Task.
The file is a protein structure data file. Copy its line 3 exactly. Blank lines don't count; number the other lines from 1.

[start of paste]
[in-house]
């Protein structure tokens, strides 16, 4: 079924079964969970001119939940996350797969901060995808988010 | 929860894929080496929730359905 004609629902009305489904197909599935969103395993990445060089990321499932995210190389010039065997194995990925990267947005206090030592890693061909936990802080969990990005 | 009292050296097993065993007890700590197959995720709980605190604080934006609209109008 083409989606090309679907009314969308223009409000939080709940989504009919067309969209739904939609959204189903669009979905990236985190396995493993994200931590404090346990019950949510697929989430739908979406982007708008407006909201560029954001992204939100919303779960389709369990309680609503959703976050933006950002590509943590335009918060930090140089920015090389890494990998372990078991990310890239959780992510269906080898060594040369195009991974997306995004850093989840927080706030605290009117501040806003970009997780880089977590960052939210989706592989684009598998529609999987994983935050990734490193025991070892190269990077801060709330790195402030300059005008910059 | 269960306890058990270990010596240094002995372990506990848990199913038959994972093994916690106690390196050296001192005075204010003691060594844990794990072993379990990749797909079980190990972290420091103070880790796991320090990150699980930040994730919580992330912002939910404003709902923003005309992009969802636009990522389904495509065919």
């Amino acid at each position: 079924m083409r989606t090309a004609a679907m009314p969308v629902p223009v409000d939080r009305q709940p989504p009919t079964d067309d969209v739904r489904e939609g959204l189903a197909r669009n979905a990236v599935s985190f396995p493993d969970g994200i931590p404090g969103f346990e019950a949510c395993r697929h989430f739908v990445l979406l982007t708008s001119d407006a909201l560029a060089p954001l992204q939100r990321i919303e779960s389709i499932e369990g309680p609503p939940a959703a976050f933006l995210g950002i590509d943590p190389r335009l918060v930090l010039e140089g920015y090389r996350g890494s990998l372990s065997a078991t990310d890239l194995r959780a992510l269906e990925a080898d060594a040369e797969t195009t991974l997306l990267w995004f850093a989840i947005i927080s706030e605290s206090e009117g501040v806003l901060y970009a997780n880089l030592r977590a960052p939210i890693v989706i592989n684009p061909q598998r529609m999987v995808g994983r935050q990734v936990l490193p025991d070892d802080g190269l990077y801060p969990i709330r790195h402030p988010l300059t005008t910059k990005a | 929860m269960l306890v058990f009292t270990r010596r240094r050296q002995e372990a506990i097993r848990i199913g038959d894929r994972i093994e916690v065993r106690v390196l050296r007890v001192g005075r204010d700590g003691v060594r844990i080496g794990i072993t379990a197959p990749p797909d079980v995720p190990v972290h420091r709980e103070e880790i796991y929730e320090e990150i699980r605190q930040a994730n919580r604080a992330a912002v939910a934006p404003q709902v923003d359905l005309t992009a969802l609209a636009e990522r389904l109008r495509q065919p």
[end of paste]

């Amino acid at each position: 079924m083409r989606t090309a004609a679907m009314p969308v629902p223009v409000d939080r009305q709940p989504p009919t079964d067309d969209v739904r489904e939609g959204l189903a197909r669009n979905a990236v599935s985190f396995p493993d969970g994200i931590p404090g969103f346990e019950a949510c395993r697929h989430f739908v990445l979406l982007t708008s001119d407006a909201l560029a060089p954001l992204q939100r990321i919303e779960s389709i499932e369990g309680p609503p939940a959703a976050f933006l995210g950002i590509d943590p190389r335009l918060v930090l010039e140089g920015y090389r996350g890494s990998l372990s065997a078991t990310d890239l194995r959780a992510l269906e990925a080898d060594a040369e797969t195009t991974l997306l990267w995004f850093a989840i947005i927080s706030e605290s206090e009117g501040v806003l901060y970009a997780n880089l030592r977590a960052p939210i890693v989706i592989n684009p061909q598998r529609m999987v995808g994983r935050q990734v936990l490193p025991d070892d802080g190269l990077y801060p969990i709330r790195h402030p988010l300059t005008t910059k990005a | 929860m269960l306890v058990f009292t270990r010596r240094r050296q002995e372990a506990i097993r848990i199913g038959d894929r994972i093994e916690v065993r106690v390196l050296r007890v001192g005075r204010d700590g003691v060594r844990i080496g794990i072993t379990a197959p990749p797909d079980v995720p190990v972290h420091r709980e103070e880790i796991y929730e320090e990150i699980r605190q930040a994730n919580r604080a992330a912002v939910a934006p404003q709902v923003d359905l005309t992009a969802l609209a636009e990522r389904l109008r495509q065919p």